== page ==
info en español de Tzotziles - "Batsil Winik" Otik y Tzeltales - "Winik Atel
© 2004 Instituto Lingüístico de Verano, A.C.
info in English about the Maya language and it´s sub groups inclding Tzetales
© 2004 Instituto Lingüístico de Verano, A.C.
Info en español de la lingua Maya y sus sub linguas incluyendo Tzetales
Enciclopedia de los Municipios de México
Info en español de districto de Amatenango
Info en español de districto de Chanal
Info en español de districto de Oxchuc
Info en español de districto de Tenejapa
The Tzeltal people, known to themselves as "Winik atel" ("working men") live in the east central highlands of the state of Chiapas. The closely-related Tzotzil people occupy the lands to the west of Tzeltal territory; to the north, their neighbors are the Maya-speaking Chol people (the 3rd largest indigenous group in Chiapas); and to the east are the Tojolobal and Lacandon peoples, also Maya speakers. The Tzeltal language "Batsil K'op" has at least six major dialects and many sub-dialects. The Tzeltal population is concentrated in 20 municipios. Tzeltal people make up about 34 percent of the total indigenous population of Chiapas. According to Mexico's 2000 census, approximately 279,000 people (over five years old) spoke the Tzeltal language. Together, the Tzeltals and Tzotzils comprise about 70 percent of Chiapas' indigenous population.

Most Tzeltal families make a living by farming and raising animals. In general, the traditional lands of the Tzeltals lie at lower elevations than the lands of the Tzotzils. Therefore, in addition to the major food crops of maize, beans, squash and chiles, many Tzeltals cultivate sugar cane, coffee, and tropical fruits. Some Tzeltal families earn their living from craft production: ceramics in Amatenango, embroideries in Aguacatenango and Pamalha, and weavings in Tenejapa. Boys and men of the communities also engage in wage labor performing agricultural or construction work. Hundreds of Tzeltal families have followed the river valleys and roads into the Lacandon forest in search of land to farm.

Tzeltal communities have the same dispersed settlement pattern as Tzotzil communities - a central town with schools, shops, services, and a periodic market - surrounded by hamlets where most people live. The large Mestizo town of Ocosingo is located in the middle of Tzeltal territory and serves as the commercial and transportation center for many Tzeltal people. Each Tzeltal community has its own traditional styles of dress, which serves to distinguish people from different communities. Tzeltal women wear a costume consisting of huipil or blouse, wrap skirt, and hand-woven sash that is similar to the dress of Tzotzil women. Women in Oxchuc and Cancuc wear long huipiles that are worn outside their skirts. This differs from the style of clothing found in other Tzeltal areas, but is similar to the costume worn by Tzotzil women of Chalchihuitan. In many communities only older men and cargo-holders still wear traditional male dress.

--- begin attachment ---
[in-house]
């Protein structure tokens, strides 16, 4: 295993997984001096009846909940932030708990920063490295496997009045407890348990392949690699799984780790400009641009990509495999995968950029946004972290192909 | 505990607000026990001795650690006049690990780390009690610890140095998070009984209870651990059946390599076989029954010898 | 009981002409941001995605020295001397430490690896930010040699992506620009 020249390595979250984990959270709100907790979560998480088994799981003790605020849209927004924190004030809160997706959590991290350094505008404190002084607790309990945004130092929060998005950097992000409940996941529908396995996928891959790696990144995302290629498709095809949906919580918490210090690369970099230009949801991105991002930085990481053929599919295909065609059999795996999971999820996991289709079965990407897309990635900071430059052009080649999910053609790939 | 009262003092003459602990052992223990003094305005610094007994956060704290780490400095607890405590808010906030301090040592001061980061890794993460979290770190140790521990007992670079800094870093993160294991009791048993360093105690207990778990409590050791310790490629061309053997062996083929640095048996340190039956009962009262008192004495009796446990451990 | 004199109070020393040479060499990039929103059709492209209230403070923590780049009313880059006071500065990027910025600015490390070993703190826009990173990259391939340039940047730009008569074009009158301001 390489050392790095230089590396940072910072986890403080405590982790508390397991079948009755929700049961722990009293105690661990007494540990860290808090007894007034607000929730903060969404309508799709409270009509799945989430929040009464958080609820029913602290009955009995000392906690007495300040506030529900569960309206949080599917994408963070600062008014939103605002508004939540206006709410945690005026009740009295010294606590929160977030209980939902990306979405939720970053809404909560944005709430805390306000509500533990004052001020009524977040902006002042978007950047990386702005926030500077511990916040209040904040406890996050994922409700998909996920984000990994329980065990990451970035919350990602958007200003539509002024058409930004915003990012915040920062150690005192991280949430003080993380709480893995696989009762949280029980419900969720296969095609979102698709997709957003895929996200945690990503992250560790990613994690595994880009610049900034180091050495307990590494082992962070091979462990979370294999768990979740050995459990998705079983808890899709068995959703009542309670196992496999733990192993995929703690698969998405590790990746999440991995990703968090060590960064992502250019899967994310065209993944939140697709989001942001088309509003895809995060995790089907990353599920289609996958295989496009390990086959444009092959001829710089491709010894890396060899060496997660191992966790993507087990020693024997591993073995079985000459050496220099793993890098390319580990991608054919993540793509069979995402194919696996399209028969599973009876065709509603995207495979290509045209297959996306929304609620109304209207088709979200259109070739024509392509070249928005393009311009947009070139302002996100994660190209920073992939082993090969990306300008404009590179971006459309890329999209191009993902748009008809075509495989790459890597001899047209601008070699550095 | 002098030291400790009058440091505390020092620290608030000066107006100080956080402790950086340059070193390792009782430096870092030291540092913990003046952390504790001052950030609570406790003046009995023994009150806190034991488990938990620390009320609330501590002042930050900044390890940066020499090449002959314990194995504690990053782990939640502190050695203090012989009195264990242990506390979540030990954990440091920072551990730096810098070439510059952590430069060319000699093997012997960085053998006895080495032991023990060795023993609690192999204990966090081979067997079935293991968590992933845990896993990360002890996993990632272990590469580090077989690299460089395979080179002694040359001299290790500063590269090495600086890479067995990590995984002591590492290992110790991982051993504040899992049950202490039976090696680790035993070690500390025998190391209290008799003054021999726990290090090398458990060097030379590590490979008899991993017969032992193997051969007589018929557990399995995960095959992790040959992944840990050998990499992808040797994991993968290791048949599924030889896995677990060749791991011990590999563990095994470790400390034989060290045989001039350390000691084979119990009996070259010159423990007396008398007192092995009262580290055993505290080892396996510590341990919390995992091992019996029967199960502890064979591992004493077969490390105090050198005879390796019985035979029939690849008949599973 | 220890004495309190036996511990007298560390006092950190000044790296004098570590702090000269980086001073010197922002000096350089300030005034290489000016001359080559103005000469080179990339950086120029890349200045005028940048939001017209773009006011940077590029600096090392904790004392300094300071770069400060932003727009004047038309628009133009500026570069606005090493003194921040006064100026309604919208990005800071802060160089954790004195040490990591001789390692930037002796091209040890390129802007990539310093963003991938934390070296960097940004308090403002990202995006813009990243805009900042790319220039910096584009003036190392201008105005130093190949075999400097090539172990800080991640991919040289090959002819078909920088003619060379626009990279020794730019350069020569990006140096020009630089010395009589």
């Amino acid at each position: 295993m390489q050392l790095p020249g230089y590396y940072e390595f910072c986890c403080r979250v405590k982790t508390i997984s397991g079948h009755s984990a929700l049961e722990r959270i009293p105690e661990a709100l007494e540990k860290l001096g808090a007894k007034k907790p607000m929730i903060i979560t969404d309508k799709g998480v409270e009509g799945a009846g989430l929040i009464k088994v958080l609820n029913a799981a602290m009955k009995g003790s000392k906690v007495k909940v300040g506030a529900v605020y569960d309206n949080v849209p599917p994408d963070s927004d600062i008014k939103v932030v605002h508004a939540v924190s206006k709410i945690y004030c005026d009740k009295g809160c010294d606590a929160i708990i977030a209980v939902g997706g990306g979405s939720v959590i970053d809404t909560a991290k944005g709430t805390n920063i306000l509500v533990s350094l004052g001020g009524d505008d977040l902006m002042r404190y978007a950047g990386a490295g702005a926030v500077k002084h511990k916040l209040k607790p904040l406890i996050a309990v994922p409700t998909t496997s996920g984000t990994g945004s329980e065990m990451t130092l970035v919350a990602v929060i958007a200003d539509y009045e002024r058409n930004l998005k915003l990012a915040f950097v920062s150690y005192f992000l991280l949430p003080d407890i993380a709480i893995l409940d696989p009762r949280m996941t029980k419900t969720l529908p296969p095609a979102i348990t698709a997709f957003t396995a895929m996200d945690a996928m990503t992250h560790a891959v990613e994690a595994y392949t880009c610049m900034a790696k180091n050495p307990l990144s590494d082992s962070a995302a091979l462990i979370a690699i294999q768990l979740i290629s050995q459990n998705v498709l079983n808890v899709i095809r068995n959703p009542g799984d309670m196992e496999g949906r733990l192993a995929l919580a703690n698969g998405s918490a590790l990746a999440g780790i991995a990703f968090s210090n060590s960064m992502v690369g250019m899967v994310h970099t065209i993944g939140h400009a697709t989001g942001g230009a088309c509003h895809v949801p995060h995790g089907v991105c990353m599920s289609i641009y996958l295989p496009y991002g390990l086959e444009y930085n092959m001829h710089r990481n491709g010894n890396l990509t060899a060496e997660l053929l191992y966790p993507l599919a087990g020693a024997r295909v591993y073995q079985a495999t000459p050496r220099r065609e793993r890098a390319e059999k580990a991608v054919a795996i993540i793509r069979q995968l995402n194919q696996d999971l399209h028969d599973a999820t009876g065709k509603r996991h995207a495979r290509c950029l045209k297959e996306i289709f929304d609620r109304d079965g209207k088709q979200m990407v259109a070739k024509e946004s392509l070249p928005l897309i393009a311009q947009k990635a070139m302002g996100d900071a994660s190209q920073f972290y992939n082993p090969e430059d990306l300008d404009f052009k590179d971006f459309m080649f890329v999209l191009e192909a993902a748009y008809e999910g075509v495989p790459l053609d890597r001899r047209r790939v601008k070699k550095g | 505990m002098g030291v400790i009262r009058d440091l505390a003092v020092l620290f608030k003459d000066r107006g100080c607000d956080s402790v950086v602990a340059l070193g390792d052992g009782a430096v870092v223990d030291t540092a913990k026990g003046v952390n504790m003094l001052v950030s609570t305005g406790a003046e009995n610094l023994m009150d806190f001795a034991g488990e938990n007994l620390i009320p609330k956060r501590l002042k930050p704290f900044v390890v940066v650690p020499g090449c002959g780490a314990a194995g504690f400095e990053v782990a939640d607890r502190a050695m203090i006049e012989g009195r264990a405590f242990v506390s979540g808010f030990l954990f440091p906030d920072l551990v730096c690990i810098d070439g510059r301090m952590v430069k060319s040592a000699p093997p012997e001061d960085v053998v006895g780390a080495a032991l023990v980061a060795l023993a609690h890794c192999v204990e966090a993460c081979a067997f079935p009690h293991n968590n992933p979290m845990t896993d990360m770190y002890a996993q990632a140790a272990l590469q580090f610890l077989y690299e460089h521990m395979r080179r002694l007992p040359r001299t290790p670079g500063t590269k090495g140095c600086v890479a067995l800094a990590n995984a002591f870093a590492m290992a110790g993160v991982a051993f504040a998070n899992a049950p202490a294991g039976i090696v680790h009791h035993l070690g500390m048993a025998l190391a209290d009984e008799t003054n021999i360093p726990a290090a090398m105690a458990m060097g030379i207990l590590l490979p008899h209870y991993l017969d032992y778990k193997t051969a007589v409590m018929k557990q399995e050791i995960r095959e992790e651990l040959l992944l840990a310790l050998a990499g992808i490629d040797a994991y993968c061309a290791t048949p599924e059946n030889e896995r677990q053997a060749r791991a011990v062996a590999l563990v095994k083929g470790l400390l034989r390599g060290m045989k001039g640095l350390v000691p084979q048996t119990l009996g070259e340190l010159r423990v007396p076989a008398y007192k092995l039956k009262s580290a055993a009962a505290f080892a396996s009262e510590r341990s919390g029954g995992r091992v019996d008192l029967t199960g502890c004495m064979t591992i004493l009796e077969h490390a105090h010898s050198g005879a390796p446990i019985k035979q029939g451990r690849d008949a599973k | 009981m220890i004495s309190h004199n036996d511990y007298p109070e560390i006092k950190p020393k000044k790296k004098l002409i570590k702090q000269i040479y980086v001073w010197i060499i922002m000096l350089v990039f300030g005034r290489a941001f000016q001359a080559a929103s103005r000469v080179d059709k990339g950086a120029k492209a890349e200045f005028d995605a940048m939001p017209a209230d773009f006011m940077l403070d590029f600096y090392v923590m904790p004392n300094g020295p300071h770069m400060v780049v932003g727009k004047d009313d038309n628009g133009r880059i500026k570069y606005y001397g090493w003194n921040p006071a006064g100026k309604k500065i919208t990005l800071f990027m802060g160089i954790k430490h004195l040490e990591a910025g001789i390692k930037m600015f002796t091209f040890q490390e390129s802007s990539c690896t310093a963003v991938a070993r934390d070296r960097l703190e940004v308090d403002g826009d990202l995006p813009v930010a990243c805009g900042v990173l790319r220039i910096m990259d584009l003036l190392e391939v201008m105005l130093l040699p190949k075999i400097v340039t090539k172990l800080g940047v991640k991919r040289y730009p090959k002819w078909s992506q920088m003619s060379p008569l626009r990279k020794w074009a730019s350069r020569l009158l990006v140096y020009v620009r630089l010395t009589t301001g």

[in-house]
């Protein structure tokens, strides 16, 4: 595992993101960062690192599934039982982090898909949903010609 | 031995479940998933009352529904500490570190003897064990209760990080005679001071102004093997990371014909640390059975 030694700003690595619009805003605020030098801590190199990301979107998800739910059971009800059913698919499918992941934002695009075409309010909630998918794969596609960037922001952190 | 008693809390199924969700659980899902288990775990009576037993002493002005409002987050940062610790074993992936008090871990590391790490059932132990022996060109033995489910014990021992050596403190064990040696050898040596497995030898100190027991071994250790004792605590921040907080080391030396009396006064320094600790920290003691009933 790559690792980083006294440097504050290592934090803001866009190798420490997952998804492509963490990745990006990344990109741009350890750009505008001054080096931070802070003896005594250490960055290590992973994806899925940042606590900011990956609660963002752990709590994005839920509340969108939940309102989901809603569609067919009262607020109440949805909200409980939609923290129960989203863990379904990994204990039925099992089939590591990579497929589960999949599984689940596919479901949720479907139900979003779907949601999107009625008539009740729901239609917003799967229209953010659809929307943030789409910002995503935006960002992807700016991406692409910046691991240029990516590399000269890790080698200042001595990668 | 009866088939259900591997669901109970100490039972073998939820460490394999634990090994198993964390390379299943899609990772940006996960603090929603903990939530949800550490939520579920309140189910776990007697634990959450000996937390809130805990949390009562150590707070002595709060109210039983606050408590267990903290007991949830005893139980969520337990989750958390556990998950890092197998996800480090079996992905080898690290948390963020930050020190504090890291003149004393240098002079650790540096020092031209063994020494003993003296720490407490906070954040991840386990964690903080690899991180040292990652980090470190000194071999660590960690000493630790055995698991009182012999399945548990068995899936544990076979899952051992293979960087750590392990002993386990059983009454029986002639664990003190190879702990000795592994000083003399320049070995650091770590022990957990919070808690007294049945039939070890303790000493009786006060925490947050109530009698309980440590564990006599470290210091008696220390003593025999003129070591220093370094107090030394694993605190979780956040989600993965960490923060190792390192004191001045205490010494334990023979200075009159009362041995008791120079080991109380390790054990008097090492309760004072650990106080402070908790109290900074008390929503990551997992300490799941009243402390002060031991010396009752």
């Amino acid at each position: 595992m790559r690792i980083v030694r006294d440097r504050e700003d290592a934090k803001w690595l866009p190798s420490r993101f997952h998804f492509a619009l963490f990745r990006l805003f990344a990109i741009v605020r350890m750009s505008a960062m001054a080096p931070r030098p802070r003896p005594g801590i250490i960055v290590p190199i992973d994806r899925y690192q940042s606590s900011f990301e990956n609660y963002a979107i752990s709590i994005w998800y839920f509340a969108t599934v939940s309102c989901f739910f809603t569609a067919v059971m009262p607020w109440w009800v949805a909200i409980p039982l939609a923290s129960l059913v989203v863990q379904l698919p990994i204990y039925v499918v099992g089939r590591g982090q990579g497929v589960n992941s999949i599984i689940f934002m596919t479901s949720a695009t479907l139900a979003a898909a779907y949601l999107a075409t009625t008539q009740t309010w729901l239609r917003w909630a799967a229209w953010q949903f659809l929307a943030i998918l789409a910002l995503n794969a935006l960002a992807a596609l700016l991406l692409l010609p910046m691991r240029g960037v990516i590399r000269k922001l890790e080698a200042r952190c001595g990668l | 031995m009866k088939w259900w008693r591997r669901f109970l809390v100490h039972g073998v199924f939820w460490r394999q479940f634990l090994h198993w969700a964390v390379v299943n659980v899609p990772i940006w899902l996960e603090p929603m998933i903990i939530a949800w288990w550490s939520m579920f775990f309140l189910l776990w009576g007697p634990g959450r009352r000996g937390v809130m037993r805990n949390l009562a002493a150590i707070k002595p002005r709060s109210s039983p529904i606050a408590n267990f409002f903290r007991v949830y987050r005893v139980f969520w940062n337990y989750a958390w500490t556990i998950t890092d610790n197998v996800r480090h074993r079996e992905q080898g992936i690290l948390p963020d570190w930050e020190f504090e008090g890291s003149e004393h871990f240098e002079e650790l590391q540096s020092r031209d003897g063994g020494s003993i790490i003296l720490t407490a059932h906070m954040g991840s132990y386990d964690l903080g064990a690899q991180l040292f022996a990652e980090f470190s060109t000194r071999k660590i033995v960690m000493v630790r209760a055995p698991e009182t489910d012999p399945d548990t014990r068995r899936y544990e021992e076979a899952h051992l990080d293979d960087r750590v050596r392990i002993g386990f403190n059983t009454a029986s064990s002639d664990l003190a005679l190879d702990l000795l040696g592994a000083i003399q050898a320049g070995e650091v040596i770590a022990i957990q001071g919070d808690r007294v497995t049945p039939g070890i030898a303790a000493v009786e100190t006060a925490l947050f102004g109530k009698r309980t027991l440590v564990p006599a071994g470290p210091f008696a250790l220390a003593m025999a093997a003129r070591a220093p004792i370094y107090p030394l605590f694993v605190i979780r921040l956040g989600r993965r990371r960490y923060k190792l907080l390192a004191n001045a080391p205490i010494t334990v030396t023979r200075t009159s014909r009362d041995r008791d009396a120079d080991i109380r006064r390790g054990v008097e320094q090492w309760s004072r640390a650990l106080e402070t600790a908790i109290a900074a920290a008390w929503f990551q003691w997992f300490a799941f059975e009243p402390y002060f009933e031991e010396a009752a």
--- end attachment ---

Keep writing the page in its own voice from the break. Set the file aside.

Tzeltal religion is a blend of Catholic and highland Maya religious beliefs, and the Spanish-imposed system of religious cargos remains strong in some communities.

As among the Tzotzil people, thousands of Tzeltal families have abandoned traditional Catholicism and joined a wide variety of Protestant denominations.

Autonomous Zapatista communities are scattered throughout Tzeltal municipios. These self-governing communities reject government aid and services. At present, many Zapatista rebels, along with Sub-Comandante Marcos, occupy lands adjacent to Tzeltal territory and are quite active in the Ocosingo and Altamirano regions. For this reason, paramilitary forces have camps in some pro-government Tzeltal municipios. It is generally safe to travel the main roads through the Tzeltal region. Photographs of people should only be taken after obtaining their prior permission, and visitors to individual towns must check with local authorities before taking photographs in public spaces.